Messages Archive

Re: Around me, likely to get 50 cents

"I am sure you are right. I am not thinking about selling any of it, but this was a matter of curiosity. Part of me thinks this stuff has value and part of me realizes it worth nothing to anybody else."

The problem with large stashes is whether one will ever use them. If you were going to use all that wood and had to buy it, your price would be what you would have to pay, minus what it cost you. That could have a huge economically positive impact for you. But if you have little to no chance, or interest in using it. Or you do, but every project you undertake seems to need some different wood, then you have some choices to make. One of those can be to settle for the wood you a have a little more in some things, if that seems suitable, and that is what many people over the years have done. Or to specialize for a while in things that cane use the wood you have, which may require some help from consumers.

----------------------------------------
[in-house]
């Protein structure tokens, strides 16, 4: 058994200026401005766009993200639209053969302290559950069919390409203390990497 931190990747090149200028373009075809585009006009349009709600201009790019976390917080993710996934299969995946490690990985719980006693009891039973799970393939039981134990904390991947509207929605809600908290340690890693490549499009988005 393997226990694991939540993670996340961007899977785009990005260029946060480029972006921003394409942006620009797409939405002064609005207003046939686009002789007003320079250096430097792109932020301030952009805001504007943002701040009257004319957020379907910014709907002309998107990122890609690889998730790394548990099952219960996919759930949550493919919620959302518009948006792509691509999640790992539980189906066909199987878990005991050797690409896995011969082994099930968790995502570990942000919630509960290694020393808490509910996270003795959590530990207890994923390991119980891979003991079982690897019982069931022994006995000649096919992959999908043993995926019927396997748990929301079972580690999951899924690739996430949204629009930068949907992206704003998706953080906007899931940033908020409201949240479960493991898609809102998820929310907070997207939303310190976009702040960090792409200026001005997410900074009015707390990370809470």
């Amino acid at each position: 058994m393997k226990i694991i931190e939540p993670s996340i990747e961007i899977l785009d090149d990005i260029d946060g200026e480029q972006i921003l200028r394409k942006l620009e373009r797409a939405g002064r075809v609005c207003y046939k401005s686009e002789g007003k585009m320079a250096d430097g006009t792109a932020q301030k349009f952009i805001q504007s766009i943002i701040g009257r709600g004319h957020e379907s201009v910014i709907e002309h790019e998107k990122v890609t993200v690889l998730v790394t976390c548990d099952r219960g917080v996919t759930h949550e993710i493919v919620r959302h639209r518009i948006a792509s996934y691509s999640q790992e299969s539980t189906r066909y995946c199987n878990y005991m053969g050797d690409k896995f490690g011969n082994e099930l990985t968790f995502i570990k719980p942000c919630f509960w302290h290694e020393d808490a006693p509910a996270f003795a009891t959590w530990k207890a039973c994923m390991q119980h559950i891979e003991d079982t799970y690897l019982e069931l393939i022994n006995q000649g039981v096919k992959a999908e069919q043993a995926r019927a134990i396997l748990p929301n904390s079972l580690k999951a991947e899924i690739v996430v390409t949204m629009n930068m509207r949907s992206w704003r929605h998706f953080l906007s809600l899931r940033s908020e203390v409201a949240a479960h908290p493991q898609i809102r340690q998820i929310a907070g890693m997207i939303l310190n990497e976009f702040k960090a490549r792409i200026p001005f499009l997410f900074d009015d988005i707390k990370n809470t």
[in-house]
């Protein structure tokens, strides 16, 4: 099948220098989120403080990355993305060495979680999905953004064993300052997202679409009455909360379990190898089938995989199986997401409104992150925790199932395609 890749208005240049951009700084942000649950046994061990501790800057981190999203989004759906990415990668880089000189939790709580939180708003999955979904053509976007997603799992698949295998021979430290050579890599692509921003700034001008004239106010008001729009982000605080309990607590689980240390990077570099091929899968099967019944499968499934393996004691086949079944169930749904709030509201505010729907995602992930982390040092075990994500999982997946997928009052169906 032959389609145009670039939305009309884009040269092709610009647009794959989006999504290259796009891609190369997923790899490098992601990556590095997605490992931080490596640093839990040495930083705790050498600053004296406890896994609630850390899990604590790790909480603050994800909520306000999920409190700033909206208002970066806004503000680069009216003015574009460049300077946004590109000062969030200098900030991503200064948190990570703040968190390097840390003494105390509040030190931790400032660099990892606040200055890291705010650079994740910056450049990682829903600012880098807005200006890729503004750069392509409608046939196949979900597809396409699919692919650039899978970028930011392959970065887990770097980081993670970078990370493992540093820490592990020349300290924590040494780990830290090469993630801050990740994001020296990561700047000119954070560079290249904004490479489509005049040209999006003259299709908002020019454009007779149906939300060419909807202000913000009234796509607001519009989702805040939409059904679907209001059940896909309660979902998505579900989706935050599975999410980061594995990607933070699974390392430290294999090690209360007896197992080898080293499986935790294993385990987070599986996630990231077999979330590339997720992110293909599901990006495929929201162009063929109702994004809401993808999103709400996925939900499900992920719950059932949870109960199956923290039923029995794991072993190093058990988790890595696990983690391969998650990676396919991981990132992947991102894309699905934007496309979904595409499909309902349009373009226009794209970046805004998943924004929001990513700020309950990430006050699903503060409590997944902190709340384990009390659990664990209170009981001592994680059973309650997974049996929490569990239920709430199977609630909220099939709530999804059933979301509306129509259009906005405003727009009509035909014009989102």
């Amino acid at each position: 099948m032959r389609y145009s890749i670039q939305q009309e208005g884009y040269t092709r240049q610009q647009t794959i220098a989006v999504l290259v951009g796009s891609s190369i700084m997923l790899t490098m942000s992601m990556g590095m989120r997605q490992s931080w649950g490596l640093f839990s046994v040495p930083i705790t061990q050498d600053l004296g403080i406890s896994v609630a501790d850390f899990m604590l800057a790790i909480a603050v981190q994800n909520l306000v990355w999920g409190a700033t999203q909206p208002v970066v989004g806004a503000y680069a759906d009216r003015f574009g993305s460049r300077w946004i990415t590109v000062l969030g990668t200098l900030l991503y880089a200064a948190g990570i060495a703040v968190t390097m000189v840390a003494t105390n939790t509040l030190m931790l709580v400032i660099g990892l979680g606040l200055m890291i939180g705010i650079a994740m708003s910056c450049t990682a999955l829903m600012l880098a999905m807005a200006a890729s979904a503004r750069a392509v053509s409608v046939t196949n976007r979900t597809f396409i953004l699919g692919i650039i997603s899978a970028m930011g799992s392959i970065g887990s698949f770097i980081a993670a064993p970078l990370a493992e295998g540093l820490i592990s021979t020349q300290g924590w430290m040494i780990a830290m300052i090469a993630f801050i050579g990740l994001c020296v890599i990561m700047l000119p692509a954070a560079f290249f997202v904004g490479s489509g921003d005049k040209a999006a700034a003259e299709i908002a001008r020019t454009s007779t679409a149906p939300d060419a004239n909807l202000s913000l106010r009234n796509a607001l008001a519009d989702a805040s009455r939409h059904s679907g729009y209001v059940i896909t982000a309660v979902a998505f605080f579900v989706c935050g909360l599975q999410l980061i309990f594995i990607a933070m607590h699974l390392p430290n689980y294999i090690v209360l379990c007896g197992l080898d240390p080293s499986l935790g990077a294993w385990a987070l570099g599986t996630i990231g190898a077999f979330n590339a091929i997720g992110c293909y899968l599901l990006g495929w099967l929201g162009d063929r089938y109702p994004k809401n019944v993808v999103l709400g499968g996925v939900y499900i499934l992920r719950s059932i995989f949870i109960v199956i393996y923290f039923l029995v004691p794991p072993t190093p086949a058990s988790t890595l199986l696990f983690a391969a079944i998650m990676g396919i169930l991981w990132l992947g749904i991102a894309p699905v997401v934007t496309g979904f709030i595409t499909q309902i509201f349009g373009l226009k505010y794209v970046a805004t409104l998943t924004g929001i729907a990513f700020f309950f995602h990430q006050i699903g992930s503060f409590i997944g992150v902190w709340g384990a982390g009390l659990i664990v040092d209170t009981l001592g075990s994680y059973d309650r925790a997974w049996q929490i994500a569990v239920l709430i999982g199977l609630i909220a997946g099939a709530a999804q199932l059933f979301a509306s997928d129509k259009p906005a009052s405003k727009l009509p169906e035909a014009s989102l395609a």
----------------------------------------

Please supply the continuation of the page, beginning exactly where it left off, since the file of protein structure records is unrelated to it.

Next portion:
Emotionally we often start loving the stash and end up carrying it. So there is that. A useful idea from pop psych, I think, is does something seem to be upstream or downstream. Are you swimming with or against the current. People who enjoy challenge, sometimes in the form of doing things in an old fashioned way, are often the type of people who swim upstream. That can end up to be a bad, or even unhealthy thing to do.

"I have also realized your stuff owns you. Think about it. You house it, take care of it, repair it. I'm not sure who's in charge."

Stuff you have is certainly to some extent in charge, it all needs something in the run of a year.

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